In the first R sits in front of a carved tree laden with the yellow ribbons of remembrance to those lost in the fires. Her eyes reveal her sadness, her grief close to the surface – fresh, raw.
 
The second photograph shows R in front of a burnished timber wall, she is smiling, her posture relaxed and her eyes twinkle. A moment of recovery.
 
In both images her clothes are the same.
 
From R: ‘The happy photo and the taxed photo are to me both images of the resilience of my own front door. They are photos that capture some of the experience from both sides of the front door. The irony is that it is like a door on a pivot – both photos could equally be the front door as the world sees it from the outside or as I feel it from the inside.’

 

Front Door is your space. If you have been affected by bushfire, we would love to hear from you, wherever you are now.

 
You can participate in many ways.
 
You can comment on this post by clicking on the speech balloon or the reply box. You don’t have to give your name but to prevent spam you will need to add an email address (this will not be published). If you would like to send us photos, video, words to upload onto the site we would be extra pleased.

You can contact us through our Facebook page or our contact form. If you use the contact form your thoughts will remain private unless you specifically give us permission to post them. You won’t be able to upload media but we’ll be able to provide you with an email address to do so if you’d like. And we’d love it if you would!

 Why don’t you send us a photo of your front door and tell us what it means for you?

We look forward to hearing from you.

Sculptured trees

I’ve moved away from tall trees and bushland but miss that beautiful town that once was Marysville. I am in my new house now, though I still can’t call it my home – yet. My daughter is a silversmith and sculptress so she made these steel trees for my front door. It reminds me of the trees which surrounded my lost home and symbolizes a new beginning.

 

Pam Ellis

Thanks Pam, for the picture of your lovely blue door with its treed adornment.

Welcome. Front Door is your space. If you have been affected by bushfire, we would love to hear from you, wherever you are now.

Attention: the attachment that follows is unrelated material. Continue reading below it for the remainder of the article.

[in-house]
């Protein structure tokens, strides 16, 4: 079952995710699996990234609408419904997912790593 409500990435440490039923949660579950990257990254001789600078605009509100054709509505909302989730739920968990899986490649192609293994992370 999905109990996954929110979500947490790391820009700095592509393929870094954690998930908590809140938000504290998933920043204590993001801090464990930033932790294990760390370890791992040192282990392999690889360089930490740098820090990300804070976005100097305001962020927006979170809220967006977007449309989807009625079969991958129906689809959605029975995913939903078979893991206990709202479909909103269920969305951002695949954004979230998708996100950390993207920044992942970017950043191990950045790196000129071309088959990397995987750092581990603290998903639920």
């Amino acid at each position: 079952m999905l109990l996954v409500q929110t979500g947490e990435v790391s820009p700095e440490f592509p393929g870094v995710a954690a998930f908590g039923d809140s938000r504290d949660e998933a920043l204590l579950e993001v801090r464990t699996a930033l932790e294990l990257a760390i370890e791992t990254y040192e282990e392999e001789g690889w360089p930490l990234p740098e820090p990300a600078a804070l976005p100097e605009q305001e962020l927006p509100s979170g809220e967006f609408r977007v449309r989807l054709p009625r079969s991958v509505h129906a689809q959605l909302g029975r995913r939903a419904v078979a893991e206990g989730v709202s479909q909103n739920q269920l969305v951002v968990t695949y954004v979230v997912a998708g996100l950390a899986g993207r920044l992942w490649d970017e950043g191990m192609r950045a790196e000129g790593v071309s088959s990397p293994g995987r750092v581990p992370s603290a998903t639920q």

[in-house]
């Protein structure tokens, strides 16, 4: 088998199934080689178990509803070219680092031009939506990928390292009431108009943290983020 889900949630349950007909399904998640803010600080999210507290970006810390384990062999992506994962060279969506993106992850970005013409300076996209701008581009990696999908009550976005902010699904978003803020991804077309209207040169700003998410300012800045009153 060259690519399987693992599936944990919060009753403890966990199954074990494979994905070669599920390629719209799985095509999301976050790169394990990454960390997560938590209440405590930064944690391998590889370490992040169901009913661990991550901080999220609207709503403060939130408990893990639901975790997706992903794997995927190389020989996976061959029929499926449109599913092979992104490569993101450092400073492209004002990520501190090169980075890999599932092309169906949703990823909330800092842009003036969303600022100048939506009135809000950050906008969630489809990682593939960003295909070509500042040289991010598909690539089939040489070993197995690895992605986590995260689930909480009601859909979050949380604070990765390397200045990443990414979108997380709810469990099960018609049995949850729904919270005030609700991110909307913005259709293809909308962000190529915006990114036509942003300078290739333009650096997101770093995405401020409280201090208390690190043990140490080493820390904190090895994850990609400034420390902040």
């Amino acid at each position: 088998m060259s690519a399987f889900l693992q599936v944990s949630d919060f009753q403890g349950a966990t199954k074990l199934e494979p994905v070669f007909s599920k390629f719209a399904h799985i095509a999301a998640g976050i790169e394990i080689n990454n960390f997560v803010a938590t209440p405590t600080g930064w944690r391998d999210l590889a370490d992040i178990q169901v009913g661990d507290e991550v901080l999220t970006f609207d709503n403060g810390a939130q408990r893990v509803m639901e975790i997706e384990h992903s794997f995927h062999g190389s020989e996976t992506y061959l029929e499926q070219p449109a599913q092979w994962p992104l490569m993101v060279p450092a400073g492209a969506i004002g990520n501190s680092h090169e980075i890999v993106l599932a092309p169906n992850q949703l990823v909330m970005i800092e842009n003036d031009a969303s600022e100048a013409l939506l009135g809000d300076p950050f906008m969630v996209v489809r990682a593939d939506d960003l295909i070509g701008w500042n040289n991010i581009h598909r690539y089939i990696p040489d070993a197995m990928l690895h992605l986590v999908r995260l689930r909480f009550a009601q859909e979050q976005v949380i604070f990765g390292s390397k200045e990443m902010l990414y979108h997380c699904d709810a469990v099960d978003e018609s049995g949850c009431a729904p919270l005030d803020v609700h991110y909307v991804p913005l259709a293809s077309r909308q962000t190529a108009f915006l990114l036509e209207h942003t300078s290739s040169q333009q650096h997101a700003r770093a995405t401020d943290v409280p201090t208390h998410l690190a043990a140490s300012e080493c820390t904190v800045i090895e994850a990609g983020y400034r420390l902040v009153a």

You can participate in many ways.
 
You can comment on this post by clicking on the speech balloon or the reply box. You don’t have to give your name but to prevent spam you will need to add an email address (this will not be published). If you would like to send us photos, video, words to upload onto the site we would be extra pleased.

You can contact us through our Facebook page or our contact form. If you use the contact form your thoughts will remain private unless you specifically give us permission to post them. You won’t be able to upload media but we’ll be able to provide you with an email address to do so if you’d like. And we’d love it if you would!

 Why don’t you send us a photo of your front door and tell us what it means for you?

We look forward to hearing from you.

My front door became my back door after the fire

When the fire struck here, I retreated inside as I had planned after doing the 6 hour outside preparation that the Churchill fire allowed me. My focus was now on the doors and windows of my stone and steel house, which I was sure would protect me, but which I knew I had to help get through. I watched as tracer fire bullets streamed past on one set of windows, a wall of flame maintaining itself on the forest side of the house, and into the cyclone on the leading side. As windows cracked I prepared to retreat, but none broke in. My front door showered sparks from its gaps onto the cork floor, and a flame snaked in under the door. No wet towel; no water inside; cistern, done; might have been 10 seconds. When the house filled with smoke, I ventured outside, and went around to throw a bucket of water at my door. Then a bucket of water at a barge board just alight. And then a long wait, but no billowing smoke or flames. The house was ok.